The Hokkaido (also called the Ainu) is a powerful, medium-sized, strongly-built dog that originated from the Hokkaido Prefecture, Japan. The Hokkaido is one of the six native Japanese spitz breeds (together with Akita, Shiba Inu, Kai Ken, Shikoku, and Kishu Ken) that probably descended from a breed known as the Matagi-ken. The Hokkaido is one of the earliest dog breeds in the world. This dog was used for hunting purposes (salmon, deer and bears), as a guard dog for the family, as well as much loved companions.
Today, most of them are kept as a family pet. Sometimes these dogs are used for search and rescue missions. The Hokkaido was classified as a Living Natural Monument by the government of Japan in 1937 and since then this dog breed is protected by law. It is rare to see a Hokkaido dog outside of its native Japan.
FUN FACT: Every spring an annual dog show is held in Kutchan, hosting approximately 100 Hokkaido Dogs that travel there from all over Japan.
Male Hokkaido dog is 19-22 inches (49-56 cm) tall and weigh between 53 and 66 pounds (26-30 kg). Females are 18-20,5 inches (45-52 cm) tall and weigh between 44 and 57 pounds (20-26 kg). The Hokkaido is an impressive dog whose head is wide with a wedge-shaped muzzle, short erected triangular shaped ears and small, dark colored eyes. Their nose is usually black, but it may be flesh colored in those dogs with white fur. Hokkaido’s tongue is often covered with small black spots. This dog has muscular body and upturned tail. The Hokkaido has a soft undercoat and a thick, straight overcoat. Acceptable coat colors are black, white, red, brindle, black and tan, sesame (fawn with black tips). The Hokkaido sheds moderately all year long. Twice a year these dogs blow their undercoat. In order to keep your Hokkaido’s coat clean and healthy, brush it regularly (once or twice a week). Regular brushing will remove dead hair. The Hokkaido thrives in extremely cold climates and does not do very well in warmer environments, unless he spends most of his time in air-conditioned environment.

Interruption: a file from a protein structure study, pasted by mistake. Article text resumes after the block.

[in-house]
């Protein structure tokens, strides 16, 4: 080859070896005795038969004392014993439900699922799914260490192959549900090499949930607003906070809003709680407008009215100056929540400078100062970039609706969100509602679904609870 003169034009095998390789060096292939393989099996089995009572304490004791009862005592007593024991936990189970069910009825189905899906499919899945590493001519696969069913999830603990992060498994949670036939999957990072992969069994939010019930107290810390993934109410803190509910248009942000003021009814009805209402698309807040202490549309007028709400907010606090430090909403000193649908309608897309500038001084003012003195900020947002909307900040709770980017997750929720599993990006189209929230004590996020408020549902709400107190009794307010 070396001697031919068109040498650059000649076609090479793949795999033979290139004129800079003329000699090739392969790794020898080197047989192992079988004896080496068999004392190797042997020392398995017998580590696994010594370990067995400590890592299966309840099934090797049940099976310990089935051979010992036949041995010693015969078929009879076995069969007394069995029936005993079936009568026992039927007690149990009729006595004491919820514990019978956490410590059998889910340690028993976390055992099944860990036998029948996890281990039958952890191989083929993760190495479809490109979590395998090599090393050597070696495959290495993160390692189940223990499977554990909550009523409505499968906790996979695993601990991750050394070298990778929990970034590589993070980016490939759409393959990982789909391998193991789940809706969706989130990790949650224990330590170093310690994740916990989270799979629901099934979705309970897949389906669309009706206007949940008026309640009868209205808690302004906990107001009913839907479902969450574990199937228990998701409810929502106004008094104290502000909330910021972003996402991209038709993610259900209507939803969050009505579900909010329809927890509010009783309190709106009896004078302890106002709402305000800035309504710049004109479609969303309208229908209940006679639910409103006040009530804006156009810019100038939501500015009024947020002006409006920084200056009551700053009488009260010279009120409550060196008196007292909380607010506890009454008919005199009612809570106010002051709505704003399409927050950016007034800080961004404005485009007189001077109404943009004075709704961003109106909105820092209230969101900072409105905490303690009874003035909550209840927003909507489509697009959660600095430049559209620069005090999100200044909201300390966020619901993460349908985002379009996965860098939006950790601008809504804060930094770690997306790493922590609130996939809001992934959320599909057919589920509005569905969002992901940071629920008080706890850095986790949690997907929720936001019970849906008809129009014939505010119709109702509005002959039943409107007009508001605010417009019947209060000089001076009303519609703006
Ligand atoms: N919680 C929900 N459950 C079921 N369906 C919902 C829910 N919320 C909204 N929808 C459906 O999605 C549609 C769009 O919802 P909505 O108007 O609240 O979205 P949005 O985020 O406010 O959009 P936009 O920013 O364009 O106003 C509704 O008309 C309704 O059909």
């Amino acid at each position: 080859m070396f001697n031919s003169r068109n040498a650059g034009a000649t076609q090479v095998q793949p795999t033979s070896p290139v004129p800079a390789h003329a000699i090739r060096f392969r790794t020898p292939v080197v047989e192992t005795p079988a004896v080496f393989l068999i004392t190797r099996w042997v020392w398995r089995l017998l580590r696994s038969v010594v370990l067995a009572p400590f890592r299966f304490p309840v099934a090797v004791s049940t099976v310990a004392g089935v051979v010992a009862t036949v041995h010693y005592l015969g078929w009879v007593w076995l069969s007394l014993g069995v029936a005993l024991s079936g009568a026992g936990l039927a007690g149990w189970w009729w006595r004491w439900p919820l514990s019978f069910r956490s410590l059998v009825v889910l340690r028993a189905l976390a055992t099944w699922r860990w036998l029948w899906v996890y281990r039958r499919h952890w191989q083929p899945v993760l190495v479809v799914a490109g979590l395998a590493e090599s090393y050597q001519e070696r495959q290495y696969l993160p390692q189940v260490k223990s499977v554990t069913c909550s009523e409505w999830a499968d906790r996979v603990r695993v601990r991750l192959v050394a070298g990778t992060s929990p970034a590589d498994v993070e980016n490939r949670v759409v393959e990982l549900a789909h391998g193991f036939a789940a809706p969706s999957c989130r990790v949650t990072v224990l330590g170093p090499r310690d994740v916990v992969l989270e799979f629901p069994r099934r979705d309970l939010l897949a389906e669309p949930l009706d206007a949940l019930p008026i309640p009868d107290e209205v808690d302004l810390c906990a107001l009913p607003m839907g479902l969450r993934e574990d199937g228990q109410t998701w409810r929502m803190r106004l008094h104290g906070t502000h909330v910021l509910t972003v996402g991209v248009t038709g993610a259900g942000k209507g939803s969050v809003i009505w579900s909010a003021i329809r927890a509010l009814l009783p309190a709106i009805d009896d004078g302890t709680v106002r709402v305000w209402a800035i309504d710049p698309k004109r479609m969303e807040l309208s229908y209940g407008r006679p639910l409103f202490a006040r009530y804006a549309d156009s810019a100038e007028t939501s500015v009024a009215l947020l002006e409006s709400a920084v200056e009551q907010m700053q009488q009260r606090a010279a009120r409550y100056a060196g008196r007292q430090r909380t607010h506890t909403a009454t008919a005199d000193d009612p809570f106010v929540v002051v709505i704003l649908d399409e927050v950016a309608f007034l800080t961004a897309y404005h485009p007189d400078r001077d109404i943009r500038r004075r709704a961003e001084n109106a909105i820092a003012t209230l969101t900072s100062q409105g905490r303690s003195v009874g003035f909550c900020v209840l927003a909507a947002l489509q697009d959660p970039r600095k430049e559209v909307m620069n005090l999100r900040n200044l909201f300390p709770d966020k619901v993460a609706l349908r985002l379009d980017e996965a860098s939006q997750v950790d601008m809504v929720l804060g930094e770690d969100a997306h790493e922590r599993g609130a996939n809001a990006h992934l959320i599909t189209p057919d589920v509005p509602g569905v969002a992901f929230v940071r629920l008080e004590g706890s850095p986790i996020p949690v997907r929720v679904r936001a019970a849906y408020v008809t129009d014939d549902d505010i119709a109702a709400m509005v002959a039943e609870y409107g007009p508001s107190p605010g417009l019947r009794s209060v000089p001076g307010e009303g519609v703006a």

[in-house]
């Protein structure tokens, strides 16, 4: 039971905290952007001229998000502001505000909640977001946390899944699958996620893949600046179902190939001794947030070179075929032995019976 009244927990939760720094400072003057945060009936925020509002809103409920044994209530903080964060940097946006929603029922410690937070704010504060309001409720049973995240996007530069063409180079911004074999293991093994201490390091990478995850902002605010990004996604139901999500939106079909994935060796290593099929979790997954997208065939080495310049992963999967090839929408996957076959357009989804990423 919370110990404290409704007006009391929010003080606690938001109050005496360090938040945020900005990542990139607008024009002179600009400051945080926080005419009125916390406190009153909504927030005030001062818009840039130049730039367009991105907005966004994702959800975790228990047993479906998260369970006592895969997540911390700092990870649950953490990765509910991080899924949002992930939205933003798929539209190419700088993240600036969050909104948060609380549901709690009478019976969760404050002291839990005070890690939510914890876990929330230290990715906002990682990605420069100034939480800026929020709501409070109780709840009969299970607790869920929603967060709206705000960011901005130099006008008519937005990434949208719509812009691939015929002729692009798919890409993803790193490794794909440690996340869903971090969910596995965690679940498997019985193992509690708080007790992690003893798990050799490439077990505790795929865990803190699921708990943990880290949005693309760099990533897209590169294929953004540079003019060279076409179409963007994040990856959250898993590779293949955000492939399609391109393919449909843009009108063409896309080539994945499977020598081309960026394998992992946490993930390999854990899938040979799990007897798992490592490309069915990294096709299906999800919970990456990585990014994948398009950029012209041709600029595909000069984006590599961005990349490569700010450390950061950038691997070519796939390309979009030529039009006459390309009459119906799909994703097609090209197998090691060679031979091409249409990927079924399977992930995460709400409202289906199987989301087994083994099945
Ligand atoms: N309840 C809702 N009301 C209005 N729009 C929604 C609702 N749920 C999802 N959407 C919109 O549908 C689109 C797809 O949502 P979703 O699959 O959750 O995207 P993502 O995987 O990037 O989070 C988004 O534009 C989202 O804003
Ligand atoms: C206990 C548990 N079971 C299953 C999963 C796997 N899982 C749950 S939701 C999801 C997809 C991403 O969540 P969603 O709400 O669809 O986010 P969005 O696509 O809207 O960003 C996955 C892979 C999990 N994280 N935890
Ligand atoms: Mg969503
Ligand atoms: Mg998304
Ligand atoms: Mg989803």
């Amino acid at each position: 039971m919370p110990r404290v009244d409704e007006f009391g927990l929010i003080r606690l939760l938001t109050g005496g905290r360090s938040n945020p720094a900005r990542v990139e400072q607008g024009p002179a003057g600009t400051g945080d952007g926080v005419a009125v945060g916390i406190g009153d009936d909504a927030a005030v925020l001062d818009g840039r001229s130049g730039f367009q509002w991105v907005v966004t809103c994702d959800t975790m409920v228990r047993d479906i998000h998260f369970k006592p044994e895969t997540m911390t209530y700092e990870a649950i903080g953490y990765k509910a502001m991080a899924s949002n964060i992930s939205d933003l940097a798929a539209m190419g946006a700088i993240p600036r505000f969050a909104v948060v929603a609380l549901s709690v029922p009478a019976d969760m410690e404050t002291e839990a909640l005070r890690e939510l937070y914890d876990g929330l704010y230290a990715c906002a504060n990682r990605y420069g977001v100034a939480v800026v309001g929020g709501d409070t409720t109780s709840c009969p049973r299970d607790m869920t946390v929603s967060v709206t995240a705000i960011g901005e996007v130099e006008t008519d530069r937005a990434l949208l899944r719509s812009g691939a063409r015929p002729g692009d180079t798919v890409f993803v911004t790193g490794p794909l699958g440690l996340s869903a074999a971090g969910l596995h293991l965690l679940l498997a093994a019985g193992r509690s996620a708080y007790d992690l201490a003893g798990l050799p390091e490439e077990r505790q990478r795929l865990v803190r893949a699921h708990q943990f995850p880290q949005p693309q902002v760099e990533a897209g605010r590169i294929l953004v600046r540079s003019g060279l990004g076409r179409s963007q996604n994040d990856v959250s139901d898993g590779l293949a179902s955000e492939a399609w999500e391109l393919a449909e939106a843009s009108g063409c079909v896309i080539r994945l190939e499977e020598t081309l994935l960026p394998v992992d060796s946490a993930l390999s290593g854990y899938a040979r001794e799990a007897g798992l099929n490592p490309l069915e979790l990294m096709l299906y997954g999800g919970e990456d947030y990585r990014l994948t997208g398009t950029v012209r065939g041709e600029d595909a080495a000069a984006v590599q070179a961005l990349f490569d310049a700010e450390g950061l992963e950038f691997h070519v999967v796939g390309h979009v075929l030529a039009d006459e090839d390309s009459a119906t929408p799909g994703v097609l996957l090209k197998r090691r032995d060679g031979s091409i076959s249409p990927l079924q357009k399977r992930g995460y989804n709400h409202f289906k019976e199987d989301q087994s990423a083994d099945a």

The Hokkaido dog is powerful, strong, loyal, working dog with strong hunting instincts. This dog has very good sense of smell and direction. The Hokkaido is generally a very active breed. This dog loves to spend a lot of time in nature, hiking, biking, and jogging. Any open space where the dog can run freely will make Hokkaido happy. The Hokkaido excel at agility, rally, fly ball, weight pull, lure coursing, etc. This breed needs to have a job to do in order to be satisfied and happy. When not properly occupied, Hokkaido dog can become bored and hyperactive. Keep in mind that Hokkaido dog loves to roam around and explore his surroundings. This can lead to Hokkaido jumping over your fence and going to investigate the neighborhood.
The Hokkaido is devoted to his whole family and is eager to please them, but this dog creates strongest bonds with his primary owner, to whom he will be extremely devoted until the end of his life.
FUN FACT: Because of Hokkaido’s character and devotion to their owner, this is a dog that can be difficult to re-home, so if you are thinking about getting a Hokkaido dog, make sure it’s for life!
The Hokkaido is tolerant with other pet dogs in the family, but smaller animals should avoid Hokkaido dog, because of his strong prey drive, the Hokkaido sees smaller animals as prey. As this dog is very territorial, walks should be done on a leash because it is not uncommon for a Hokkaido dog to try picking a fight with every dog that threatens his dominant position or that enters his territory.
The Hokkaido is friendly with children, if raised with them. Before letting the Hokkaido near children, make sure the dog is properly socialized and trained. Good thing is that these dogs are highly intelligent and quickly trained. Although they can be stubborn, these dogs will listen to their owner if he immediately displayed himself as a pack leader. These dogs are pack-oriented dogs with a strong sense of hierarchy.
The Hokkaido is an excellent watchdog and will do anything to protect his family. When there is someone approaching his territory, the Hokkaido will announce the guest with loud and long bark.
FUN FACT: Although not prone to excessive barking, the Hokkaido can be very vocal. This dog will howl when happy or excited.
The Hokkaido has a lifespan of 12 to 15 years and although generally healthy, the Hokkaido is prone to some health conditions. 1/3 of all Hokkaido dogs are affected by Collie eye anomaly, while 2/3 are carriers. Collie eye anomaly is a genetic disorder that can result in blindness. Fortunately, Collie eye anomaly can be easily diagnosed in puppies by the age of 6-7 weeks. So, before buying a Hokkaido dog, check with the breeder, and make sure that the puppies are examined on this disease. Some other conditions these dogs are prone to are: hip dysplasia (you can read more about hip dysplasia here), elbow dysplasia, luxating patella (also known as trick knee), heart murmurs, cryptorchidism (the absence of one or both testicles from the scrotum), some forms of allergies, etc.
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